Home>Discussions>INSULATION & HVAC>Insulate garage ceiling or install new bedroom windows - which to do first?
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Insulate garage ceiling or install new bedroom windows - which to do first?

We recently moved into a 1970 split entry house near Binghamton, NY. Our 3 bedrooms are over our unheated garage. The bedrooms have hardwood floors and they are very cold even with socks on. The garage ceiling is finished with plaster, so I can't tell for sure, but I think there's little - if any - insulation in it. A little of the ceiling is exposed along the back wall of the garage and I don't see much insulation there. The joists are 2x10 spaced 16" on center. I've been thinking about having foam insulation sprayed into each ceiling joist cavity through a series of access holes the contractor would drill in the ceiling (since it's the garage I don't care much about the holes). Is spray foam insulation the way to go? Should I consider some other time of insulation?

ALSO, the windows in the house are the original 1970 aluminum ones. There's a total of 5 windows in the 3 bedrooms. Needless to say they are a big heat loss and act as a cold radiator.

My question is: since I can't afford to do both the insulation and windows at the same time, which should I do first?



Timothy Miller
Re: Insulate garage ceiling or install new bedroom windows - which to do first?
Timothy Miller

Howdy spray foam is $$ consider getting a bid to blow in cellulose much cheaper. Ceiling plaster or drywall likly drywall and the insulator can drill holes threw the drywall to allow blowing in the insullation and then can patch the holes.

Do the insulation first. You could consider adding storm windows on the interior or the exterior as these are much less $$ then window replacement. In the mean time there is film available at lowes, home depoe that you stick to the glass inside of window to greatly reduce the heat from radiating out it is very reasonable and easy to install...

Re: Insulate garage ceiling or install new bedroom windows - which to do first?

I would agree with addressing the insulation first then the windows later.

Chances are the greatest heat loss and discomfort is from lack of insulation.
While the windows no doubt are inefficient there are ways to improve that temporarly..... either with storms or plastic films applied for the winter,

You would have more surface area of heat loss from poorly insulated and sealed exterior walls , ceilings and the floors of the rooms above the garage.

In situations such as yours where rooms above garages are cold ..... spray foam is ideal. Not only from the insulating value it provides but also as an air barrier.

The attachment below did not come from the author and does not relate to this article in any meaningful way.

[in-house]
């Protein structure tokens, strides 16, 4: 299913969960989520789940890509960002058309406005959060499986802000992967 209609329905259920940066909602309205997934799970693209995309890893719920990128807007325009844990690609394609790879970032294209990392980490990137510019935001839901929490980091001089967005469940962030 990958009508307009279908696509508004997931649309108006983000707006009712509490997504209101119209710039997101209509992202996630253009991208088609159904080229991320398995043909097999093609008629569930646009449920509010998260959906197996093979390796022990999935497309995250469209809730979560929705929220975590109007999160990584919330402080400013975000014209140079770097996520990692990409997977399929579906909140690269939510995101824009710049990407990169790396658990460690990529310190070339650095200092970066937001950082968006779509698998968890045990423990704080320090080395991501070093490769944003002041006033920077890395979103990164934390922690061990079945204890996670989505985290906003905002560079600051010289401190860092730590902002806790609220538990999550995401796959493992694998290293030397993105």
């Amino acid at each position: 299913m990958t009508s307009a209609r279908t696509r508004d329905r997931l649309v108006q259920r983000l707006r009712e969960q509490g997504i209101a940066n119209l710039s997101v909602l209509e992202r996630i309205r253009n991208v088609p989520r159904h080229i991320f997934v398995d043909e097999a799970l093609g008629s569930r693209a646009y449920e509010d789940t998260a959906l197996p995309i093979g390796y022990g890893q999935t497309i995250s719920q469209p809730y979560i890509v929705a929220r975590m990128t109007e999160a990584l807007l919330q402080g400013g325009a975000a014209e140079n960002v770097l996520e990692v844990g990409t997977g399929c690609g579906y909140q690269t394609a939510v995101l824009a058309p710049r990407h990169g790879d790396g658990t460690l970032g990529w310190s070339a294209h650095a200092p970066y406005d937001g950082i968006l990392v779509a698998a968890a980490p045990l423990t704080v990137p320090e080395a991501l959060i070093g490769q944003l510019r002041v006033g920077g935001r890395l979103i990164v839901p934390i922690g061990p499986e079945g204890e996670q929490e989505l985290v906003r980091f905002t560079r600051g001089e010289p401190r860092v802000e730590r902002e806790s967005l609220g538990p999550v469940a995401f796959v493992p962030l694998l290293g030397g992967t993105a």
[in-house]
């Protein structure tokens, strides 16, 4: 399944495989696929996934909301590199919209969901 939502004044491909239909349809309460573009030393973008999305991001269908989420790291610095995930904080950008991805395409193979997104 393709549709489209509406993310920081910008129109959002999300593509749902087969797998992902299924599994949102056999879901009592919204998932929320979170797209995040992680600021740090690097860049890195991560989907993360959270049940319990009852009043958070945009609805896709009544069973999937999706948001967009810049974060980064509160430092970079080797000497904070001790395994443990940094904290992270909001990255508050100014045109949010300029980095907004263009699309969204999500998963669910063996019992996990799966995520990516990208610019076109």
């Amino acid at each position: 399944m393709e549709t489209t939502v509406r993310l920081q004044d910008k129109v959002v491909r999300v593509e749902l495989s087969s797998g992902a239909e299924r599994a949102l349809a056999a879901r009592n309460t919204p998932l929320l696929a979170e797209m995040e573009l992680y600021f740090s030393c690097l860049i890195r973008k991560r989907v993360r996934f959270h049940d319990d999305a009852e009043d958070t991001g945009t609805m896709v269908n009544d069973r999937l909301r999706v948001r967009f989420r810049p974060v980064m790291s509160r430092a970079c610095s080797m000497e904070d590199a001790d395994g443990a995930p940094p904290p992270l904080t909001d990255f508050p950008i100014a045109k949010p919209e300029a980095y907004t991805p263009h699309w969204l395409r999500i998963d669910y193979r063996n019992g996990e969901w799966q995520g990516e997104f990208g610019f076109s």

The insulation that exists is probably fiberglass batts and there likely is air from outside circulating inside the ceiling of the garage as well. This moving air greatly reduces the insulating performance of the fiberglass batts.

The fact there is already an opening in the garage ceiling is not a good thing.

This is an important part to aid in making the floors of the upper rooms warm ..... providing an air barrier preventing any air movement within this space.

Closed cell spray foam will effectively create an air barrier and high value of insulation .... also it will seal the garage from fumes infiltrating the living spaces above.

Now I can't be 100 % sure but I'll bet there's a good likelyhood there are gaps in the framing allowing air infiltration as well improperly installed .... I've seen this many times with older homes and unfortunately with new homes.

Depending as to your local codes ....... usually minimum code requirement is to have a certain R value of insulation between the garage and the room upstairs ..... an uninterupped layer of plaster or drywall installed on the garage ceiling with the seams taped and mudded ( some areas only require 1 coat some require 2 coats ) ..... and that is considered the air barrier ( fire stop as well ).

Many times I've seen poor drywall joints in both the ceilings and walls also poor sealing along the bottom edges of the drywalled walls .... this not only allows air infiltration but exhaust fumes from vehicles.

Spray foam is a definate advantage for this space.
Not only does it insulate well but more importantly will seal things preventing air infiltration .... also preventing exhaust fumes entering the living space above.

To be honest I would say to remove the ceiling in the garage and remove whatever insulation is there. If it's in the budget have the 2 lb. closed cell foam sprayed to the underside of the floor.
A layer of fire rated 5/8 drywall

As for blowing cellulose into this space may be difficult to achieve a consistant coverage because of the horizontal orientation and trying to do this from underneath.

You might consider blowing the cellulose into the walls and attic space for the bedrooms .

Just a thought.:)

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